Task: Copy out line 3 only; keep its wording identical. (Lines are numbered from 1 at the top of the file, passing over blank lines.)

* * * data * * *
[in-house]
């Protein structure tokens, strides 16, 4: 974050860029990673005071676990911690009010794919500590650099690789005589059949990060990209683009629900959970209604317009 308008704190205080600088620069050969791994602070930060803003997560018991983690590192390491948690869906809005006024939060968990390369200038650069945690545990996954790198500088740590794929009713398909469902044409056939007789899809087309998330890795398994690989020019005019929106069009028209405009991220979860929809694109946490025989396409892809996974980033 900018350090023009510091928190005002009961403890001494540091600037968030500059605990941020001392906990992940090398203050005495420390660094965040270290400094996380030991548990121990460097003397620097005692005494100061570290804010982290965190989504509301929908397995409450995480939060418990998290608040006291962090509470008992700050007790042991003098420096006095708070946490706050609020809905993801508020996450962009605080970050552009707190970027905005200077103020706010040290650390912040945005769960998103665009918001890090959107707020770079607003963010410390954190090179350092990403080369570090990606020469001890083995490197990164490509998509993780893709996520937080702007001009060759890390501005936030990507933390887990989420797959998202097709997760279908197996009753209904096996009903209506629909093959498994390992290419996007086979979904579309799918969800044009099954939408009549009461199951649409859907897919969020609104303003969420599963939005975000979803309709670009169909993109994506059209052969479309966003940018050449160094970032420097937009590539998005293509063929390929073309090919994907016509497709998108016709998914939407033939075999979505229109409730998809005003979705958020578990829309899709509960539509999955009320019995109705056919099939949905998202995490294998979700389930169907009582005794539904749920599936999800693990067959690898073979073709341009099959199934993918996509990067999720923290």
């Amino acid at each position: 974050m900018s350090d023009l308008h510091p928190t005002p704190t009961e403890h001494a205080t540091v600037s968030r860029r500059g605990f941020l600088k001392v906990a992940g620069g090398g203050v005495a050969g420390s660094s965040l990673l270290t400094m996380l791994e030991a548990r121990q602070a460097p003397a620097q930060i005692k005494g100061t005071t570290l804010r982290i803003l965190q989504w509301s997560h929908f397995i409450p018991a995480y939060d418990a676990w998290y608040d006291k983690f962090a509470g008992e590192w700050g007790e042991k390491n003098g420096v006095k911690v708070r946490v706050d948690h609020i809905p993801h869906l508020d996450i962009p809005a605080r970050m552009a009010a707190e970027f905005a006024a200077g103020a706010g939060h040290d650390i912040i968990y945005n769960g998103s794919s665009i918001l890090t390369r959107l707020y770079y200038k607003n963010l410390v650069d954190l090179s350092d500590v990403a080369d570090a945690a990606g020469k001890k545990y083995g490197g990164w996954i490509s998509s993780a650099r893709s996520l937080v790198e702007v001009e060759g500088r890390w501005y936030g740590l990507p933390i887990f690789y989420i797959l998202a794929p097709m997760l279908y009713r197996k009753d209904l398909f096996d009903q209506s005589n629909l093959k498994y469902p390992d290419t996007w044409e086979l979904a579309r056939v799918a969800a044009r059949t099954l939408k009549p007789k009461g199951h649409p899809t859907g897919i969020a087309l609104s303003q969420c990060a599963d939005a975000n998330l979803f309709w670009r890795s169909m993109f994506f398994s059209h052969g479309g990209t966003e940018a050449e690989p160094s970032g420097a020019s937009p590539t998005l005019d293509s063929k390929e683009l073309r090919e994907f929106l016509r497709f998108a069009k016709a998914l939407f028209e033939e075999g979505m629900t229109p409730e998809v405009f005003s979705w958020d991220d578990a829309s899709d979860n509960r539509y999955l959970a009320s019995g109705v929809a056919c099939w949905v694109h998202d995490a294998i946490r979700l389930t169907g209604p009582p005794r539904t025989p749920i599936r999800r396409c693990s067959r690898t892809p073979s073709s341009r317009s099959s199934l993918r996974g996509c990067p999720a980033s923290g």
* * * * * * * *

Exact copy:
């Amino acid at each position: 974050m900018s350090d023009l308008h510091p928190t005002p704190t009961e403890h001494a205080t540091v600037s968030r860029r500059g605990f941020l600088k001392v906990a992940g620069g090398g203050v005495a050969g420390s660094s965040l990673l270290t400094m996380l791994e030991a548990r121990q602070a460097p003397a620097q930060i005692k005494g100061t005071t570290l804010r982290i803003l965190q989504w509301s997560h929908f397995i409450p018991a995480y939060d418990a676990w998290y608040d006291k983690f962090a509470g008992e590192w700050g007790e042991k390491n003098g420096v006095k911690v708070r946490v706050d948690h609020i809905p993801h869906l508020d996450i962009p809005a605080r970050m552009a009010a707190e970027f905005a006024a200077g103020a706010g939060h040290d650390i912040i968990y945005n769960g998103s794919s665009i918001l890090t390369r959107l707020y770079y200038k607003n963010l410390v650069d954190l090179s350092d500590v990403a080369d570090a945690a990606g020469k001890k545990y083995g490197g990164w996954i490509s998509s993780a650099r893709s996520l937080v790198e702007v001009e060759g500088r890390w501005y936030g740590l990507p933390i887990f690789y989420i797959l998202a794929p097709m997760l279908y009713r197996k009753d209904l398909f096996d009903q209506s005589n629909l093959k498994y469902p390992d290419t996007w044409e086979l979904a579309r056939v799918a969800a044009r059949t099954l939408k009549p007789k009461g199951h649409p899809t859907g897919i969020a087309l609104s303003q969420c990060a599963d939005a975000n998330l979803f309709w670009r890795s169909m993109f994506f398994s059209h052969g479309g990209t966003e940018a050449e690989p160094s970032g420097a020019s937009p590539t998005l005019d293509s063929k390929e683009l073309r090919e994907f929106l016509r497709f998108a069009k016709a998914l939407f028209e033939e075999g979505m629900t229109p409730e998809v405009f005003s979705w958020d991220d578990a829309s899709d979860n509960r539509y999955l959970a009320s019995g109705v929809a056919c099939w949905v694109h998202d995490a294998i946490r979700l389930t169907g209604p009582p005794r539904t025989p749920i599936r999800r396409c693990s067959r690898t892809p073979s073709s341009r317009s099959s199934l993918r996974g996509c990067p999720a980033s923290g």